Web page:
By DEBORAH MUTNICK
Week 2 of the LIU Brooklyn lockout. I imagine her holed up in her office in Nassau County on Long Island, far from the Brooklyn campus she seems to be destroying, yelling at administrators to do a better job of pretending to be professors or dictating orders to a secretary sitting at her side taking notes on the next round of attack on the LIU Brooklyn faculty she locked out of the university.
President Kimberly R. Cline. There’s a part of me that wants to let out all my pent-up rage from the past three years of her “managed university.” But after a lot of thought—and I can think of very little else but the lockout and its ramifications—I’ve not only decided it is counterproductive to rant but also started to question the refrain that we are dealing with an irrational individual.
At last Friday’s LIU Lockout Teach-in/Speak-out, AFT President Randi Weingarten accused the university administration of “Trumpism.” Of course, it is Trump’s irrational behavior that has returned the Goldwater Rule—the resolution of the American Psychiatric Association in 1964 to refrain from evaluating anyone not personally assessed—to national headlines.
How is the LIU lockout Trump-like? It is a belligerent, ruthless, bullying tactic that assumes LIU is a business that must be better managed than it was in the past. According to this point of view, the possibility of a work stoppage by the faculty union was unacceptable. And while the idea of replacement workers in practice has been disastrous, in theory it enabled the administration to claim that it locked out its faculty to avoid the disruption of a strike in the best interests of the students.
Once I—we—begin to understand that the irrational “bad actor” explanation of the lockout is at best incomplete, we can begin to clarify both the key issues and the larger context in which the lockout is occurring.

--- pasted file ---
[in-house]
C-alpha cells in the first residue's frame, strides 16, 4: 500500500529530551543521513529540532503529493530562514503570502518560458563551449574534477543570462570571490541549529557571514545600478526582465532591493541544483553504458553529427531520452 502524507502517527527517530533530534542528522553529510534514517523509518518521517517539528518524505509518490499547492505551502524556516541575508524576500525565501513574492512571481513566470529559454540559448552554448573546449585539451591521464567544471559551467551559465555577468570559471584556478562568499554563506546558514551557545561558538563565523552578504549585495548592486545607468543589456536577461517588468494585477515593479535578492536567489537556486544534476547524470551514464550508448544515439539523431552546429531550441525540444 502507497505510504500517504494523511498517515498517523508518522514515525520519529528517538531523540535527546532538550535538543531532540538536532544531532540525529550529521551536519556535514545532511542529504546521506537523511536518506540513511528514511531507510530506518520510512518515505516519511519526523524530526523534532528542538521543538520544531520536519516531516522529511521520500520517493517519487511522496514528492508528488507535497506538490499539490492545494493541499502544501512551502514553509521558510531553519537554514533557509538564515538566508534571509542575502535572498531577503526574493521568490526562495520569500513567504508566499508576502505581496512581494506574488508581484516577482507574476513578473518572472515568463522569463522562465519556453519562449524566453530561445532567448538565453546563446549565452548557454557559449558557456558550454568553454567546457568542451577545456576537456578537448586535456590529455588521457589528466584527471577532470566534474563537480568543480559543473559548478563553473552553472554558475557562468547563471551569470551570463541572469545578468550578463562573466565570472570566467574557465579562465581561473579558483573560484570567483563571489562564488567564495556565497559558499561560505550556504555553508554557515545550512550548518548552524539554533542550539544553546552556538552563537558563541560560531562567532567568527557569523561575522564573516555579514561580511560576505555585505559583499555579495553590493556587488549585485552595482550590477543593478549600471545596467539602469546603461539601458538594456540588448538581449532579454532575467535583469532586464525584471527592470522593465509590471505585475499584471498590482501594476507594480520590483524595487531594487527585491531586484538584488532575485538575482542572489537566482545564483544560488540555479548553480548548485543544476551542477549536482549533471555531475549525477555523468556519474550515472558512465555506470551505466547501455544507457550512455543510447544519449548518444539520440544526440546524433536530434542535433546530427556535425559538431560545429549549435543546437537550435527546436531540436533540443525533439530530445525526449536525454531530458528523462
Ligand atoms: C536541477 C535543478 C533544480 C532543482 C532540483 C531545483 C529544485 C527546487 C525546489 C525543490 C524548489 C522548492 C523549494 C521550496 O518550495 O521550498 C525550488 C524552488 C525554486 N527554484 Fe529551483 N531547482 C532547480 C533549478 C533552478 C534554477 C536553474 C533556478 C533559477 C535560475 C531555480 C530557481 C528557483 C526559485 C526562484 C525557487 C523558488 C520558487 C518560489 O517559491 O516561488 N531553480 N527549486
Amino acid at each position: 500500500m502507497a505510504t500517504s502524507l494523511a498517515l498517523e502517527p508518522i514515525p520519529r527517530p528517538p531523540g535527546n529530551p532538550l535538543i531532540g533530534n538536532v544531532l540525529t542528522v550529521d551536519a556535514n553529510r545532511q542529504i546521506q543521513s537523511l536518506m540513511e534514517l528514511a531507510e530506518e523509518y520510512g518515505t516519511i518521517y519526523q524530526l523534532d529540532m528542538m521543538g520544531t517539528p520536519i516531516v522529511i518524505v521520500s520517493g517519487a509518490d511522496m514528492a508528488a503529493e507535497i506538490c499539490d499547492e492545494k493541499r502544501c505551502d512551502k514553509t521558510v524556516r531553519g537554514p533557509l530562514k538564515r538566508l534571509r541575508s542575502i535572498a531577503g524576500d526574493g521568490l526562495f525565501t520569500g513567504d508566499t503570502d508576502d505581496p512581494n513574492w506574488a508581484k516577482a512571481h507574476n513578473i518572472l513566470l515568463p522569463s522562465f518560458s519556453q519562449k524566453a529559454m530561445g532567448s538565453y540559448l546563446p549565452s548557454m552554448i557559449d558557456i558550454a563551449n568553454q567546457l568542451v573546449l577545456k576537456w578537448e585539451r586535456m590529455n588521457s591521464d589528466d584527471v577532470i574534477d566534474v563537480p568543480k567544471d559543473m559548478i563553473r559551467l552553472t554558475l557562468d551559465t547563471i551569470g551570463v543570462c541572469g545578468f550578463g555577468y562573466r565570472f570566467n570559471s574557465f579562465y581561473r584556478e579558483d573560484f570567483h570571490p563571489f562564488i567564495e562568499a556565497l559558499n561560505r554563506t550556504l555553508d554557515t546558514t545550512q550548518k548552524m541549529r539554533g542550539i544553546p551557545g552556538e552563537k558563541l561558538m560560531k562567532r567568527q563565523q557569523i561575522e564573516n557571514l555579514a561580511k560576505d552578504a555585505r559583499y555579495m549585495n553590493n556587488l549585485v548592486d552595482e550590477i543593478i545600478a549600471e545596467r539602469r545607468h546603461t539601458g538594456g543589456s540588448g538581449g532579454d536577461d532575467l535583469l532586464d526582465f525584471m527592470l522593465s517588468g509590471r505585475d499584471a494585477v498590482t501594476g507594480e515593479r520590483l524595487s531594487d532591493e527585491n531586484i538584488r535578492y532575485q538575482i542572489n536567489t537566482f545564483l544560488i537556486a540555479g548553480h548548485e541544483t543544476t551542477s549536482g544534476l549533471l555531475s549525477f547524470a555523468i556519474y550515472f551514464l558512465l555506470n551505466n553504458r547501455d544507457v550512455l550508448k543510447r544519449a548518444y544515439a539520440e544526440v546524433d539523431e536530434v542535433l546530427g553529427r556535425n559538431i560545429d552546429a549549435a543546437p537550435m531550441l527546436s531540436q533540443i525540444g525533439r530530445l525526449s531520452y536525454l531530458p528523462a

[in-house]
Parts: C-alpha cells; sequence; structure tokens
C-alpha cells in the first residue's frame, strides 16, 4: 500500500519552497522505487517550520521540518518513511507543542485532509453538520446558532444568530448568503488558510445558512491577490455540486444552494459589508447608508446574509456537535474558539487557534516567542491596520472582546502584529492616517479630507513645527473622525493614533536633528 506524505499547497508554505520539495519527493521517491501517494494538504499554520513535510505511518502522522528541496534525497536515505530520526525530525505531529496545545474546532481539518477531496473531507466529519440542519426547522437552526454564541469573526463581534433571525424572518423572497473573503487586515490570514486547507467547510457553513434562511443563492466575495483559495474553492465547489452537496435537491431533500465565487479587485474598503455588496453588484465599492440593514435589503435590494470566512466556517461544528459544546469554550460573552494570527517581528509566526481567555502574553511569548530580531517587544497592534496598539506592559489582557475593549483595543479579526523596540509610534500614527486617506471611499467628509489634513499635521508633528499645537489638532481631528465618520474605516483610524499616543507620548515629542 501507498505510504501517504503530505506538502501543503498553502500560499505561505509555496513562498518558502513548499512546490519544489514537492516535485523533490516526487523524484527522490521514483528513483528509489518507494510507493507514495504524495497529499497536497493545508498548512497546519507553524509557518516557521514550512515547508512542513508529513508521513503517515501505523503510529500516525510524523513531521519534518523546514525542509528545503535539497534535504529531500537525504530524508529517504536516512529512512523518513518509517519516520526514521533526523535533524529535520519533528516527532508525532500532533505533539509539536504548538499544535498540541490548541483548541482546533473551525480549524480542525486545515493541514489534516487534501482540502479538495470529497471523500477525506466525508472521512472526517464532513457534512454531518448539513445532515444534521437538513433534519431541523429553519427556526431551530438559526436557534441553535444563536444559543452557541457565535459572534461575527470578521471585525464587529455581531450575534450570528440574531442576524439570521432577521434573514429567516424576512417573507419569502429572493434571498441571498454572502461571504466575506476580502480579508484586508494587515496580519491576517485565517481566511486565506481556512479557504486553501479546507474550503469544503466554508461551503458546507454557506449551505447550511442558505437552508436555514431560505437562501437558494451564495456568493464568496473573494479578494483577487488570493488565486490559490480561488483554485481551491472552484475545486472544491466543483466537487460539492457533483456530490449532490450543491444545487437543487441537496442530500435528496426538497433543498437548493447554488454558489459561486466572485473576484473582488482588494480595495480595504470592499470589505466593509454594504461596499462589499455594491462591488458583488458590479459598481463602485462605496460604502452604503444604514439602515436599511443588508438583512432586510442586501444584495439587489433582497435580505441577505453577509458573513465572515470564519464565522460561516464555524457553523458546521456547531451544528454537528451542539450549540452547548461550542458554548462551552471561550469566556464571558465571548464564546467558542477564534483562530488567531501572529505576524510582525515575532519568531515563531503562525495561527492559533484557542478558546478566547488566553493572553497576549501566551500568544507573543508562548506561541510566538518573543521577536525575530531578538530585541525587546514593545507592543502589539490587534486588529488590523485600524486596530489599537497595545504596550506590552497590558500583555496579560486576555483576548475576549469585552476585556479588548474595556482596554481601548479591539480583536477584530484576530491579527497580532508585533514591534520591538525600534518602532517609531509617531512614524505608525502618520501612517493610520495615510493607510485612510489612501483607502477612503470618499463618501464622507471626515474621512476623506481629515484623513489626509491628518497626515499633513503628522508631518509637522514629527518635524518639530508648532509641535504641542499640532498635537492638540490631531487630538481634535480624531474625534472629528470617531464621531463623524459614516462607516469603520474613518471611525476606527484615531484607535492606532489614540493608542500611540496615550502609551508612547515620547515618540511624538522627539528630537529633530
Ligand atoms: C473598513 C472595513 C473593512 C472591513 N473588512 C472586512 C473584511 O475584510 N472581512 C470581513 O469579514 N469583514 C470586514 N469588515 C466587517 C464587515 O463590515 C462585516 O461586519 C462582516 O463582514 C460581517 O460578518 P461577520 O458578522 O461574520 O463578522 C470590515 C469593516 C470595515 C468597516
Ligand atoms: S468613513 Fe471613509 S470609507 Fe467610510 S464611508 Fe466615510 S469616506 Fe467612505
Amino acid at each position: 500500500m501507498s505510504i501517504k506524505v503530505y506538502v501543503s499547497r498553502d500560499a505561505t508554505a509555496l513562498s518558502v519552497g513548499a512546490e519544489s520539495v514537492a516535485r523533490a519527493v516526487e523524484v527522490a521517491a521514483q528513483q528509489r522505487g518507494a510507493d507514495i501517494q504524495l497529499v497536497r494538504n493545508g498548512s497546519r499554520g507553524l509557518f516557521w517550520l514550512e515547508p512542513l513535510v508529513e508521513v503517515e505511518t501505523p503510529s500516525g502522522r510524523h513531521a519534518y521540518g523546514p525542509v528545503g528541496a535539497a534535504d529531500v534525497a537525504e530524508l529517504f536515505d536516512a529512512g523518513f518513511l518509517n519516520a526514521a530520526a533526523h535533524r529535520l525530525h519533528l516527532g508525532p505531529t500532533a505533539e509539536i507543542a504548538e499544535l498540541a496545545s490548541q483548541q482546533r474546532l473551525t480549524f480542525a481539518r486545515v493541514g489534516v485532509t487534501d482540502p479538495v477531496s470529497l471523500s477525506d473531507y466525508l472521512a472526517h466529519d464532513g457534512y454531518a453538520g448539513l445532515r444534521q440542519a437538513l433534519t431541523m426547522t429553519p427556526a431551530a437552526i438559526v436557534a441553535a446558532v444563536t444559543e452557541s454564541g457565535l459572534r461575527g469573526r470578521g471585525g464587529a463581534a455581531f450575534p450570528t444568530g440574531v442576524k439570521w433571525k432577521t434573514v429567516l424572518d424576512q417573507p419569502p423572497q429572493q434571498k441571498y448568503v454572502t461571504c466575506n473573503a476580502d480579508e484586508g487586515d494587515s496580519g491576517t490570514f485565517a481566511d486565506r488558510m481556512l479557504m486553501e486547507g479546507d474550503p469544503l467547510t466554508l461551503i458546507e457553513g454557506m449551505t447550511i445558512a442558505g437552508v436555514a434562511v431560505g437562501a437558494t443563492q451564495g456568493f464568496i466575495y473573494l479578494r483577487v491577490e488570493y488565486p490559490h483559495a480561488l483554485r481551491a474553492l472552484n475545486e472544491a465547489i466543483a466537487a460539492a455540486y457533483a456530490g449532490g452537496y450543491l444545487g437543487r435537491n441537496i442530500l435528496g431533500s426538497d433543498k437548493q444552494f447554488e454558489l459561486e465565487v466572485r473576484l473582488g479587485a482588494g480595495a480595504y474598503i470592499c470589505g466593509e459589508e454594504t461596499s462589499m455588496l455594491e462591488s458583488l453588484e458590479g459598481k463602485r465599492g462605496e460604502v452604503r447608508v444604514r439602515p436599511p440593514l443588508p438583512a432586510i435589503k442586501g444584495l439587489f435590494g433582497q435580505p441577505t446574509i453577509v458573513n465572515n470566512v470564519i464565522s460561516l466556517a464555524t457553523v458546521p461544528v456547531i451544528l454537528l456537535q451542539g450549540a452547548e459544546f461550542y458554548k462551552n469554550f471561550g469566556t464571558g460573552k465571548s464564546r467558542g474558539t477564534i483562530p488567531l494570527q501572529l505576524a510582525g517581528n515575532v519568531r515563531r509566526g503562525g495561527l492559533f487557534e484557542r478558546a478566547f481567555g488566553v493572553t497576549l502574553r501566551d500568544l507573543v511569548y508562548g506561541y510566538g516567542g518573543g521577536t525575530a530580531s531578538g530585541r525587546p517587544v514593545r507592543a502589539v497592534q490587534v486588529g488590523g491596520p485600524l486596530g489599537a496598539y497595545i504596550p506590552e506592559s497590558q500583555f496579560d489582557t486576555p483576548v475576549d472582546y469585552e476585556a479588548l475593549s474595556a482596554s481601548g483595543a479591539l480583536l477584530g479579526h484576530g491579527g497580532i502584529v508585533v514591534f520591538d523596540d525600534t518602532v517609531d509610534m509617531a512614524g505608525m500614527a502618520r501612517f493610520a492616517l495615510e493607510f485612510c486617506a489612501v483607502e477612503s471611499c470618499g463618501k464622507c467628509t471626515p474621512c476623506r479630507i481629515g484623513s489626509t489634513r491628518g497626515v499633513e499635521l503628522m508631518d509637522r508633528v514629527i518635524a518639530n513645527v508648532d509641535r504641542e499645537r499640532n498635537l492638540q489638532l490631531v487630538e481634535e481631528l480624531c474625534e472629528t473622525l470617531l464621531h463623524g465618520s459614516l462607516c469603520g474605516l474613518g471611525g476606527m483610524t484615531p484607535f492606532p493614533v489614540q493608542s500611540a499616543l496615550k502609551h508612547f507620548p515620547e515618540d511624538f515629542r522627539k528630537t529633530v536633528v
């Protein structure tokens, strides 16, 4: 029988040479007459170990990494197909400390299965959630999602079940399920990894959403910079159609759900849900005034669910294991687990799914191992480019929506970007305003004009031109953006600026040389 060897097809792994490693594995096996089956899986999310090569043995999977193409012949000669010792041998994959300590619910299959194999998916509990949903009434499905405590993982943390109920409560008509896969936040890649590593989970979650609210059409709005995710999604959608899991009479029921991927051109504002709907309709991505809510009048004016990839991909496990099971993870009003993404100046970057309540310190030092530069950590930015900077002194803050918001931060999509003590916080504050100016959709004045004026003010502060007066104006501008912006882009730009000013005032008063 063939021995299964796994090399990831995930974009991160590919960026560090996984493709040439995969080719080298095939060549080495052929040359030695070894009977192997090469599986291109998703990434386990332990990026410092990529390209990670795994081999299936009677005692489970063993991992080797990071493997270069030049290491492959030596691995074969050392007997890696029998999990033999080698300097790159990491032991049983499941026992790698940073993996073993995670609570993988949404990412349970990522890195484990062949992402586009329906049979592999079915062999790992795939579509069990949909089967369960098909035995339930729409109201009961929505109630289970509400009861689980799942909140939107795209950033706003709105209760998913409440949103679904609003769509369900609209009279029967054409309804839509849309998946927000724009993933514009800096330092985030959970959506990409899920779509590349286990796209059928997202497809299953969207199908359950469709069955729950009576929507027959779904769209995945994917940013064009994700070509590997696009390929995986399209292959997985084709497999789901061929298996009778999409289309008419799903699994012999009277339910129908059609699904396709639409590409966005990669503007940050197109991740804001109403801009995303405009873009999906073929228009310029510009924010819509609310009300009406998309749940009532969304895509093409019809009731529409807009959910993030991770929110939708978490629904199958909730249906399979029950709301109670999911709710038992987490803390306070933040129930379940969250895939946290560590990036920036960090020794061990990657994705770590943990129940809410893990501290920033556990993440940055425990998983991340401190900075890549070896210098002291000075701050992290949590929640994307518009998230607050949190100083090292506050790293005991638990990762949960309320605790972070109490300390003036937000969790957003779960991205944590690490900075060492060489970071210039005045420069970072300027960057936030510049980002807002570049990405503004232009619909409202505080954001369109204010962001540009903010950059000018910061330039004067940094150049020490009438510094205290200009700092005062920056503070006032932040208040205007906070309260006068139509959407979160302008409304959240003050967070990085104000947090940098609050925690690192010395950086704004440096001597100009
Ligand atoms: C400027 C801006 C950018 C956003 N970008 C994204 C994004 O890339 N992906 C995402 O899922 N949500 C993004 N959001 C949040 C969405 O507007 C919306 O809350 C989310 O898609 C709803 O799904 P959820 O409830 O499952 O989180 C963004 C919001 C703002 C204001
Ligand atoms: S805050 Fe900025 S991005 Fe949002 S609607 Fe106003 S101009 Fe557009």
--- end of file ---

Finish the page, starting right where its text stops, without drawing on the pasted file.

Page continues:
I agree with a colleague who argues that the president is “an instrument of a ‘rational BOT leadership.'” It doesn’t negate her problematic character or necessarily mean that the Board fully understands its own ideological position, but it clarifies the problem. This past week I talked to two members of different faculties with the same story about very nice, decent, reasonable academic leaders who have created excellent working conditions that effectively derailed unionization efforts.
The forces driving LIU administration/board decisions are structural; they are the same forces faculty must contend with—here at LIU, nationally, and internationally—and that is what makes our collective dilemma so difficult to resolve. My president is a worst-case manifestation—a caricature—of neoliberal tendencies throughout higher education (and other sectors).
Ultimately, she is a “bad actor,” not because her goals are essentially different from those of her counterparts at other universities but because of poor interpersonal skills, narcissistic tendencies, insecurity, and so on. In other words, as is usually the case, it’s not either/or but both/and: she is an instrument of a rational BOT and what Weinstein called a “the worst of America.” As I said, the same ends are achieved elsewhere in much nicer ways, keeping workers unorganized and relatively content even as their institutions are corporatized.
Here I sit, one week into the lockout, wondering what transpired in last night’s bargaining session. We all want to go back to work. Our students need to get on with their education. Right now, LIU is in the national spotlight. The publicity and support we’ve received make clear that we are not alone and that our situation is alarming to colleagues across the country.
It may indeed be precedent setting, and we need somehow to send a message to university presidents and BOTs that they cannot lock out their faculties. But we also need to work, teach, and learn. Thousands of lives have been disrupted, and if the lockout goes on long enough, it could do severe, possibly irreparable damage to my campus.
So I am hoping we can turn to the larger structural issues together and begin thinking about ways to organize across disciplines, institutions, and regions. We need a national, activist coalition to reclaim higher education in close alliance with K-12. None of us can do it alone. It’s really hard, exhausting, unnerving work. But if we join in collective struggle with other labor and emerging movements for social and economic justice, we can begin to resist and reverse the logic of the lockout.